Our community faces new challenges that create a greater need for the work of the Y. Fortunately, where some see obstacles, we see the opportunity to make a difference.
Building a stronger community is a cause that is important to me. That’s why I am proud to volunteer for World Service.
As you may know, I am participating in YMCA of the USA’s Emerging Global Leaders Institute (EGLI). The goal of EGLI is to bring together young Y leaders from across the country and focus on the impact and future of the YMCA. There is a particularly strong focus on diversity, inclusion and global awareness.
Throughout the process, we have worked with the YMCA World Service Campaign, which raises support for YMCA projects around the world and the Sioux Y in the U.S. (the only Y on a native American reservation). In the EGLI program, we have three participants from the Sioux Y (Cait, Dan and Mark) who works with youth on the Sioux reservation in South Dakota. In our own backyard, the Sioux YMCA works on a reservation where nearly 95% of the population lives in poverty and alcoholism affects 8 out of 10 families. The Cheyenne River Sioux Tribe Reservation has no industry, technology or commercial infrastructure to provide employment for its residents, contributing to its 90 percent unemployment rate. 70% of teens drop out of high school and the teen suicide rate is 150% higher than the national average. The challenges these families are facing is truly tragic and hearing our peers speak about their struggles breaks your heart.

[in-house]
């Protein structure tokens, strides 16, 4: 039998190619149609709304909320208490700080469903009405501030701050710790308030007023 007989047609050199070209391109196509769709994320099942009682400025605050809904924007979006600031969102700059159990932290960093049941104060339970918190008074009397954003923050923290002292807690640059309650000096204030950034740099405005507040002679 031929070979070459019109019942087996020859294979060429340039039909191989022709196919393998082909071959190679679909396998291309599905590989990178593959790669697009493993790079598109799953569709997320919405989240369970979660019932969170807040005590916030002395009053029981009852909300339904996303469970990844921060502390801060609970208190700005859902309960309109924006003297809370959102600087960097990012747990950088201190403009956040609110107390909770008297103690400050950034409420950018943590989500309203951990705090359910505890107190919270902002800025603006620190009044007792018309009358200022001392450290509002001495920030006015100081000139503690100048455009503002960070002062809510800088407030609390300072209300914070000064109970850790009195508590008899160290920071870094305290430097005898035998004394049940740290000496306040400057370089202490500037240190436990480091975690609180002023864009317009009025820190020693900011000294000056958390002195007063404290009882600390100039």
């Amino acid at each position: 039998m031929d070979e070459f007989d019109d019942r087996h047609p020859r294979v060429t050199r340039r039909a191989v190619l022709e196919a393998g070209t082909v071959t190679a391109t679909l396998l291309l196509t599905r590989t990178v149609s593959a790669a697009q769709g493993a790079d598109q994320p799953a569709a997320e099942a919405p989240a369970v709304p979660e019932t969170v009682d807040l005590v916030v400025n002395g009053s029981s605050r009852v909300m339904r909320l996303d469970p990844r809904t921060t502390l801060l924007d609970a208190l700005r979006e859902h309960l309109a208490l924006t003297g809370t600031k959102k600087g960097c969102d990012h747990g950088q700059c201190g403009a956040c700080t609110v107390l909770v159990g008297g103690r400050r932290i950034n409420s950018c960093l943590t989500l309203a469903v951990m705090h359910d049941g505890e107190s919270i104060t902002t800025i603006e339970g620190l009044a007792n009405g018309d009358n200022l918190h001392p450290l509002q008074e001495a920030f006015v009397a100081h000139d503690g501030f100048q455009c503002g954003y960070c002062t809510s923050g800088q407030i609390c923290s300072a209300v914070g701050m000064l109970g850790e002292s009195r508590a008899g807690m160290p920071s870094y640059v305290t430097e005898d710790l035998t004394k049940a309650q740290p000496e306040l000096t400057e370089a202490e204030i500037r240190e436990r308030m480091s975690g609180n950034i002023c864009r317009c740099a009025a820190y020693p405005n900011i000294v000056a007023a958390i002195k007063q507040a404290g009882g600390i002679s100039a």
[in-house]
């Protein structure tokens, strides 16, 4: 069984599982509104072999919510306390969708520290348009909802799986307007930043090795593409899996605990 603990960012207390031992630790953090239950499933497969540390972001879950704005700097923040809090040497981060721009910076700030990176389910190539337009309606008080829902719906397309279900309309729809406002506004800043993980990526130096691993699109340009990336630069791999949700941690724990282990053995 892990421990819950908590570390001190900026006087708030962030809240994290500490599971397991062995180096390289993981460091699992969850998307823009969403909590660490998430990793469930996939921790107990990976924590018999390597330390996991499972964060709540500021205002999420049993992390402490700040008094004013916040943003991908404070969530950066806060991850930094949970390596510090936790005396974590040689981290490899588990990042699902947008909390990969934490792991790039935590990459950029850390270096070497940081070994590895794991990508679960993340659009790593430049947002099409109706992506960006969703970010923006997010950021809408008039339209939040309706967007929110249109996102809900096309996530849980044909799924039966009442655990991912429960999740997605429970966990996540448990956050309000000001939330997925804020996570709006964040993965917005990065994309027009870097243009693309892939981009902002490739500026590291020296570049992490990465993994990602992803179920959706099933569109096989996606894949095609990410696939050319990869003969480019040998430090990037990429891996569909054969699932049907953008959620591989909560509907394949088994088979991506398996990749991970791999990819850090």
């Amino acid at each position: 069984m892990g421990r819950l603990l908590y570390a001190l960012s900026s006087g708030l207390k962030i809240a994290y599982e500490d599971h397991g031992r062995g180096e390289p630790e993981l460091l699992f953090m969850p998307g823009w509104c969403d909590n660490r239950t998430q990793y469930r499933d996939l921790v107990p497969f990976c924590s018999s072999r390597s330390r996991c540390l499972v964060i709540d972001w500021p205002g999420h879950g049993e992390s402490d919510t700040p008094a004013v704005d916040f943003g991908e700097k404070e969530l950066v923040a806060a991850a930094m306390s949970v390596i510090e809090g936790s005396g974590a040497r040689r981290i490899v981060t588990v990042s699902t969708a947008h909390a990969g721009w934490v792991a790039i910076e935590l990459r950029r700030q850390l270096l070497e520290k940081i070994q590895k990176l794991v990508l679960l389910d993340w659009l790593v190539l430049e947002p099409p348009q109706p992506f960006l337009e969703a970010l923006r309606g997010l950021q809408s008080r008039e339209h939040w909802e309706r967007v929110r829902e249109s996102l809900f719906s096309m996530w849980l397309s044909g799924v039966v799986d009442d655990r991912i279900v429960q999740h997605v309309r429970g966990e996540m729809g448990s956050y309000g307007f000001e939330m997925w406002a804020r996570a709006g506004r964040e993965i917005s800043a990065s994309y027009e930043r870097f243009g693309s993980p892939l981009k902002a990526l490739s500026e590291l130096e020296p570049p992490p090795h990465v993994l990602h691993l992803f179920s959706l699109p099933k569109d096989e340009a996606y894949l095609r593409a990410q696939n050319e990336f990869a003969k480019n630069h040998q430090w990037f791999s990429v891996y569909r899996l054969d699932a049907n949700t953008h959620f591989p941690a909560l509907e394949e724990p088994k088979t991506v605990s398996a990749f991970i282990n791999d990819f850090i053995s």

But through their work at the Sioux Y, Cait, Dan and Mark provides vital support, mentoring and assistance to youth and families in need, often with lifesaving results. Dan recently told me a story about a boy named Courage. Courage lived with his family on the reservation in poverty, without a father, surrounded by alcohol, a life without much hope. And on a recent trip through the Sioux YMCA, Dan got to spend some one-on-one time with Courage. Through their conversations, Courage confessed that he had thought about taking his own life recently. But, after being invited on the trip by the YMCA, he had changed his mind. Courage’s participation with the Sioux YMCA saved his life.
Unlike most Ys, the Sioux Y relies entirely on grants and contributions to stay open. That being said, I hope you will join me in supporting the Sioux YMCA. Every dollar makes a difference, no matter how big or how small. Giving is easy and can be done through the online portal here. You certainly don’t have to give if you aren’t able, but if you are able to support, know that you will be changing lives in South Dakota.
Together we can achieve so much more. Every gift makes a difference. Everyone has a role to play. Please join me and give today.